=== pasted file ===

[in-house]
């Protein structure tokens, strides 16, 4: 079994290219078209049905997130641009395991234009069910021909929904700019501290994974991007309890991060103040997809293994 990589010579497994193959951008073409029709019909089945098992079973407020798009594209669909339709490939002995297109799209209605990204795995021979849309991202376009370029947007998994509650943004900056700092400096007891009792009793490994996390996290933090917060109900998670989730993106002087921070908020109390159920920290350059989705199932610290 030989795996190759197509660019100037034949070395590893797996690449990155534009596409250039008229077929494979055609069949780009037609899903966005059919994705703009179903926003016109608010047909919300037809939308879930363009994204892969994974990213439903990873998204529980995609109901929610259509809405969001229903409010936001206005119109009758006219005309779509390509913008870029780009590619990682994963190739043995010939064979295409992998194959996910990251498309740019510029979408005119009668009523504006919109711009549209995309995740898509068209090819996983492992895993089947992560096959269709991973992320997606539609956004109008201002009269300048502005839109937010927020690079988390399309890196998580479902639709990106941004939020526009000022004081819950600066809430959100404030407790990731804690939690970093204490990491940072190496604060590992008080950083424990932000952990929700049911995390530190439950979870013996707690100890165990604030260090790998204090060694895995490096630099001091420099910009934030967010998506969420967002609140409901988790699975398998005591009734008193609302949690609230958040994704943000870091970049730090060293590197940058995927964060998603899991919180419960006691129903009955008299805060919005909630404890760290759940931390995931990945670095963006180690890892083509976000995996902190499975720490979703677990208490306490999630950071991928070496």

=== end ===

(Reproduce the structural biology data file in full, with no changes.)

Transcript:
[in-house]
């Protein structure tokens, strides 16, 4: 079994290219078209049905997130641009395991234009069910021909929904700019501290994974991007309890991060103040997809293994 990589010579497994193959951008073409029709019909089945098992079973407020798009594209669909339709490939002995297109799209209605990204795995021979849309991202376009370029947007998994509650943004900056700092400096007891009792009793490994996390996290933090917060109900998670989730993106002087921070908020109390159920920290350059989705199932610290 030989795996190759197509660019100037034949070395590893797996690449990155534009596409250039008229077929494979055609069949780009037609899903966005059919994705703009179903926003016109608010047909919300037809939308879930363009994204892969994974990213439903990873998204529980995609109901929610259509809405969001229903409010936001206005119109009758006219005309779509390509913008870029780009590619990682994963190739043995010939064979295409992998194959996910990251498309740019510029979408005119009668009523504006919109711009549209995309995740898509068209090819996983492992895993089947992560096959269709991973992320997606539609956004109008201002009269300048502005839109937010927020690079988390399309890196998580479902639709990106941004939020526009000022004081819950600066809430959100404030407790990731804690939690970093204490990491940072190496604060590992008080950083424990932000952990929700049911995390530190439950979870013996707690100890165990604030260090790998204090060694895995490096630099001091420099910009934030967010998506969420967002609140409901988790699975398998005591009734008193609302949690609230958040994704943000870091970049730090060293590197940058995927964060998603899991919180419960006691129903009955008299805060919005909630404890760290759940931390995931990945670095963006180690890892083509976000995996902190499975720490979703677990208490306490999630950071991928070496």